Quote Of The Day

“Avoiding long-term poverty is not rocket science. First, graduate from high school. Second, get married before you have children, and stay married. Third, work at any kind of job, even one that starts out paying the minimum wage. And, finally, avoid engaging in criminal behavior”. —Walter Williams, professor of economics

4 Responses to “Quote Of The Day”


  • I think the phrase is “Don’t judge [the poor] until you’ve walked a mile in their shoes.” Aparently Mr. Williams – not Walt Williams the poet – hasn’t probably spent even an hour walking alongside those who have experienced long-term poverty. His worship of the power of human choice is almost ridiculous, as if we were solely determined by the choices that WE make.

    How, for example, is someone to graduate from an over-crowded, under-resourced high school that is currently experiencing racial violence on the campus and so has more law enforcement personal than college counselors? And what good will that kind of education do that impoverished person?

    Or what should the domestically abused women with children do – stay married? Sure, maybe she shouldn’t have been with him to start – but should she stay with him? Or should she just go “earn her keep” at a minimum wage job with no benefits and not enough hours to actually provide for herself?

    Clearly if those in situations of long-term poverty would just follow this easy to apply advice, we’d all be rich and preaching the prosperity gospel around the world. Sorry for the dripping sarcasm – since that is the easiest thing to do on the internet – but this quote is too simplistic and assuming.

  • Actually, Walter Williams did grow up poor, and did exactly what you said is so difficult.

    Schools may give you a bad education, but graduating isn’t the hardest thing to do, especially when you consider how watered down the education is now.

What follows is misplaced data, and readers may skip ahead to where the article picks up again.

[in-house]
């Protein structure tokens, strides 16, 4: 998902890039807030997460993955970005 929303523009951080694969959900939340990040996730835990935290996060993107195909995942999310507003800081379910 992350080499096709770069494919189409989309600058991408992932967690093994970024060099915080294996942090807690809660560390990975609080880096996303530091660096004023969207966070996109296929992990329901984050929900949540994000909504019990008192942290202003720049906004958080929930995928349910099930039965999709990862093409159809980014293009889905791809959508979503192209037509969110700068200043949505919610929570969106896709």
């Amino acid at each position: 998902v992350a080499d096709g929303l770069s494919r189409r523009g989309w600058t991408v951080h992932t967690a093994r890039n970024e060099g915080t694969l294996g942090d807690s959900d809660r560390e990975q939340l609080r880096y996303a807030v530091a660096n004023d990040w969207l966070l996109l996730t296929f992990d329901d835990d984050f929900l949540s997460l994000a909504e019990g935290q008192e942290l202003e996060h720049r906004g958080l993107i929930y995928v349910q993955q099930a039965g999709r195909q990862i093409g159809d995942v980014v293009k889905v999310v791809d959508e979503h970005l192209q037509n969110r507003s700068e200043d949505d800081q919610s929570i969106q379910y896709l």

• In all honesty, then, why are the urban poor in America poor? If “Avoiding long-term poverty is not rocket science,” then it would follow logic that those who are poor have an intelligence problem. Do you believe that?

    I’m not trying to be sarcastic. I really am perplexed about the oversimplification of both Williams’ quote and your response. If breaking poverty were so simple, why are their so many poor in the states? And why are even the poor in the states vastly richer than the majority of the worlds’ population.

    In the beginning to the book “Occupied America”, he talks about the widening gap between rich and poor, that while some are able to progress, their is not collective progression. Instead, in America, we have a growing division of labor based predominantly on class (A friend recently revealed to me how Marxist my thinking is.)

  • I would attribute it to many factors, all of them tied to cultural and personal responsibility. But your right, a lack of intelligence is not one of the reasons…If I had to say what is the primary factor, I would say the lack of ‘ganas’.

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